There are a lot of parallels that can be drawn between Canon and many of these companies. I'm not saying Canon IS these companies yet...just that there are a lot of similarities. From a competitive standpoint, Canon shouldn't just be working their past success to continue selling mildly improved camera models year after year. It's going to rapidly turn around and bite them in the proverbial rear end at some point...if they don't have a game changer already in the works when that happens, their #1 spot could instantly become #3, then #5, then #10. Sony is improving their game on other fronts as well. While the reviewer called it "new technology", it is pretty much the same thing as Canon's 61pt AF system, but Sony now has a high end, high density reticulated AF system that can compete head-to-head with Canon and Nikon AF systems. At some point, they are going to start pushing the frame rate envelope, and if they stick with electronic shutters (and better, global shutters), they could race right past Canon's 12/14fps (not that that is necessarily a good thing...there is a point of diminishing returns there, and possibly even negative returns once you end up with far too many frames for a short one-two second burst...but still, it's another front of competition.)

The world isn't standing still. If Canon does stand still...

1018
Technical Support / Re: Another my Stupid question = Sensor Sizes
« on: August 23, 2014, 11:18:22 PM »
You say "with identical technology, size of sensor is all that matters". I disagree. If you simply made a bigger 7D sensor, with the same technology and same pixel density, then it will have the same noise characteristics as the 7D sensor.

This is totally false.  If you make the 7D sensor bigger, you'll have more of the same pixels AND about a stop and a third better noise performance, assuming constant f-stop and constant framing.  That means, for the same image, you're going to have to either get closer or use a longer focal length.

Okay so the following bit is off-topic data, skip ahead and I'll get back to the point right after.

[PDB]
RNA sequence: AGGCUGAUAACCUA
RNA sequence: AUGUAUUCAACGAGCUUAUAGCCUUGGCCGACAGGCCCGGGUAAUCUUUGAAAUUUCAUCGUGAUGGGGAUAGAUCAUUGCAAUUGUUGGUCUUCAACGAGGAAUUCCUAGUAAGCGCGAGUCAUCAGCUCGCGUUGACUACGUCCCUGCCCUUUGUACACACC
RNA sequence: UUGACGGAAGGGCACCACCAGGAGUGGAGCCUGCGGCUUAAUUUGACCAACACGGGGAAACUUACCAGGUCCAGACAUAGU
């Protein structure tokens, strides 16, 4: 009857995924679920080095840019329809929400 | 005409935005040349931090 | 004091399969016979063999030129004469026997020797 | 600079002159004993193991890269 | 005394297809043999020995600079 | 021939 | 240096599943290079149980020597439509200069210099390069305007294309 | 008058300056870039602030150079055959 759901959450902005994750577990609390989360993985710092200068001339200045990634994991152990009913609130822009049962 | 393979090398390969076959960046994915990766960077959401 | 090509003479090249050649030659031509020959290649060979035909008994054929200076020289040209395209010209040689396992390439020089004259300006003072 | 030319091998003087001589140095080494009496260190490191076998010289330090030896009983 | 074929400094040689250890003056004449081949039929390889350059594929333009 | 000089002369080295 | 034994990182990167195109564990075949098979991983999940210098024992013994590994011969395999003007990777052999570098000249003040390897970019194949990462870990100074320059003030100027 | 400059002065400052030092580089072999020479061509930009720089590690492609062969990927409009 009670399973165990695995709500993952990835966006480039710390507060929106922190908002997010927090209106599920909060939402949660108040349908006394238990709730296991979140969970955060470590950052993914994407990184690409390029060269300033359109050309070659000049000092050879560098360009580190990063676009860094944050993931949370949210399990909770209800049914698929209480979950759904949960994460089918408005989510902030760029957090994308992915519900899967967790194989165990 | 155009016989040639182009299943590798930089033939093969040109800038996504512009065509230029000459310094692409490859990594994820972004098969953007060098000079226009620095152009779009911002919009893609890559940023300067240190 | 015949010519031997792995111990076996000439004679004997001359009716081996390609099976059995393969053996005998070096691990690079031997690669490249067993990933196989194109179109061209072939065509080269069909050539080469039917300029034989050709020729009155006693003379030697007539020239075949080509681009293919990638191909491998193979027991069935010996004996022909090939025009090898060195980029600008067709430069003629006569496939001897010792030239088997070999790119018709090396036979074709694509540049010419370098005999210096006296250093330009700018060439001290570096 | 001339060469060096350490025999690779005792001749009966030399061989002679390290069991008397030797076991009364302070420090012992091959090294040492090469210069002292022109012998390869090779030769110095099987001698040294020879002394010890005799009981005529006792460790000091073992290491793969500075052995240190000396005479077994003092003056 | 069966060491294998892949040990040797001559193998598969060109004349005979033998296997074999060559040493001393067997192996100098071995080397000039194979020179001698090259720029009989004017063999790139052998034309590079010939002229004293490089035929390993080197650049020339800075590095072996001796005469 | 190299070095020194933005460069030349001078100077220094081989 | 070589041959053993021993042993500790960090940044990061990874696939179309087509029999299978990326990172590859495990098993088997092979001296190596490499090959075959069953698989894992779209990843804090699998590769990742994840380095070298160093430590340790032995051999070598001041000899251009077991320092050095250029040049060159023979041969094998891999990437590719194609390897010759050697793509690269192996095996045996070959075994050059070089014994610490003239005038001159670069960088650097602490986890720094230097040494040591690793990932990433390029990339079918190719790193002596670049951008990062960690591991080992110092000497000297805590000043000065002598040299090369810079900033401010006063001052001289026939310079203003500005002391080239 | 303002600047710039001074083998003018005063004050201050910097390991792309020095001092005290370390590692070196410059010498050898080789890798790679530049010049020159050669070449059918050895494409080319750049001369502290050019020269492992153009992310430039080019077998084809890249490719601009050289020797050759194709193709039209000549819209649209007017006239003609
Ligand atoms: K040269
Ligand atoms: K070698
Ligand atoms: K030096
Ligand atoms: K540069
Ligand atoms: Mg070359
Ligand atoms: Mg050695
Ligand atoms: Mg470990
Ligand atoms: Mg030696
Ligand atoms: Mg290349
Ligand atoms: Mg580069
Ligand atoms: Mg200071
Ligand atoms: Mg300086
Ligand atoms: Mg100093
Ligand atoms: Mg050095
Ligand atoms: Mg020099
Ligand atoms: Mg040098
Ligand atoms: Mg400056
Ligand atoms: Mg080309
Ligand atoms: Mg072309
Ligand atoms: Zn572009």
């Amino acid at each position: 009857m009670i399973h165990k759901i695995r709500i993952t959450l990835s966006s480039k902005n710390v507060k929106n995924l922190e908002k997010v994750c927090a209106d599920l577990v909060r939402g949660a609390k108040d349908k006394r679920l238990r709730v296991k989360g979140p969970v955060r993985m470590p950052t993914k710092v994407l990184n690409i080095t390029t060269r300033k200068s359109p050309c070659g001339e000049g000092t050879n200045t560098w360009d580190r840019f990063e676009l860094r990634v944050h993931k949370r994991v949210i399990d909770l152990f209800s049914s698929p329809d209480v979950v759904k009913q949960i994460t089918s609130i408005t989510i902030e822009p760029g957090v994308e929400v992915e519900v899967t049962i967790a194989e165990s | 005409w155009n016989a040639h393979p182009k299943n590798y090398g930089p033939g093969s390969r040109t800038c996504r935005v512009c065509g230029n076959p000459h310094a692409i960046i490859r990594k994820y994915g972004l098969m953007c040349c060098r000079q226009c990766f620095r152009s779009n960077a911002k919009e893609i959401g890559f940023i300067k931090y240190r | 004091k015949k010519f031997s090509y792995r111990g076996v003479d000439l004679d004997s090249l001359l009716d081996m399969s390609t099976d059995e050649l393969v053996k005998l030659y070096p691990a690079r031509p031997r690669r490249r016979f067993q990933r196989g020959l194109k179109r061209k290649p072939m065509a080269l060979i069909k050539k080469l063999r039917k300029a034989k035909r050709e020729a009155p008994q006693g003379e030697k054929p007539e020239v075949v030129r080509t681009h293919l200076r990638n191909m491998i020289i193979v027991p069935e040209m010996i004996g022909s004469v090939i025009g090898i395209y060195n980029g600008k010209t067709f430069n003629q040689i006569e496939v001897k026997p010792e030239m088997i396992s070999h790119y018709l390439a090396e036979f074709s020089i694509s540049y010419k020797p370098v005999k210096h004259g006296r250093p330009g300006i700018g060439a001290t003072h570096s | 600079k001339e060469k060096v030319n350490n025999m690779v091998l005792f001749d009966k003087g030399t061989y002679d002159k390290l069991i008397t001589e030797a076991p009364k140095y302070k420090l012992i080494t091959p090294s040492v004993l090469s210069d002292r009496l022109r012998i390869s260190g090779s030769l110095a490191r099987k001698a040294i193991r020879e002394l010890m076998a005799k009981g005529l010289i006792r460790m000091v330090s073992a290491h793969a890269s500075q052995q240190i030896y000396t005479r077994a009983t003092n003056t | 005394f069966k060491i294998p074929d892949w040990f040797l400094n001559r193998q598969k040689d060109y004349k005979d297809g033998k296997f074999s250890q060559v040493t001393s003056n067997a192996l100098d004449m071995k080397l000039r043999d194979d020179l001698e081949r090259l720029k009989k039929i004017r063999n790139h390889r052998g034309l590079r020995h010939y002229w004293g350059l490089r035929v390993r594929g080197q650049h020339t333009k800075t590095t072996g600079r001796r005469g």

The right-hand column of this image demonstrates this.  It's all the same sensor (and so all the same pixels) just using different sized portions of that sensor, and reframing to keep the final image framing constant.  According to what you said above, the noise performance should all be the same.  It isn't, and it isn't even close.  The left column demonstrates by just how much.  It's exactly how much you would think - the light you've lost with cropping is the amount of noise performance you've lost.


Well, how do you re-frame to keep the image on the larger sensor the same? With the same lens/optics, you need to get closer. But then you're getting more light on the lens, and thus on the sensor. Let's assume the large sensor is twice the diagonal size of the small sensor. You'll have to halve the distance to the subject.  So 4 times as much light but also 4 times as many pixels. So same light on each pixel. Each pixel on the large sensor thus has the same SNR as those on the small sensor, but you could downsample, combining groups of 4 pixels to get the same image and number of pixels as the smaller sensor, but with better noise performance by a factor of two (averaging N pixels drops noise by sqrt(N)). But really this is because you've moved closer and thereby increased the light (signal).

On the other hand, without changing position, you could use a different lens to fill the larger sensor with the same view (so keeping the framing the same). This implies an increase in the focal length, which, for the same aperture, implies an increase in the f-stop, i.e. a reduction in the light density on the sensor. We've kept the total captured light the same but spread it over a larger area with more pixels, so the per-pixel SNR would decrease with the larger sensor. Again, you could combine pixels, downsampling, to improve the SNR. But I think only by a factor of two (again assuming the large sensor diagonal is twice that of the smaller sensor). So worse SNR as compared to the small sensor (but higher resolution due to more pixels).

One difficulty with this whole discussion it that one wants to say "Keeping everything else the same, here's what happens when you change the pixel size...". But it's actually impossible to keep everything else the same. Same optics, same lens , same shooting location, same framing, same viewing size, etc. One issue raised with the original post (which was excellent, by the way) was the upsampling applied to the full-frame image. But if you want to view them so the moon is the same size on your screen in both images, you need to either upsample one or downsample the other. Otherwise one image will be bigger than the other, making comparison problematic.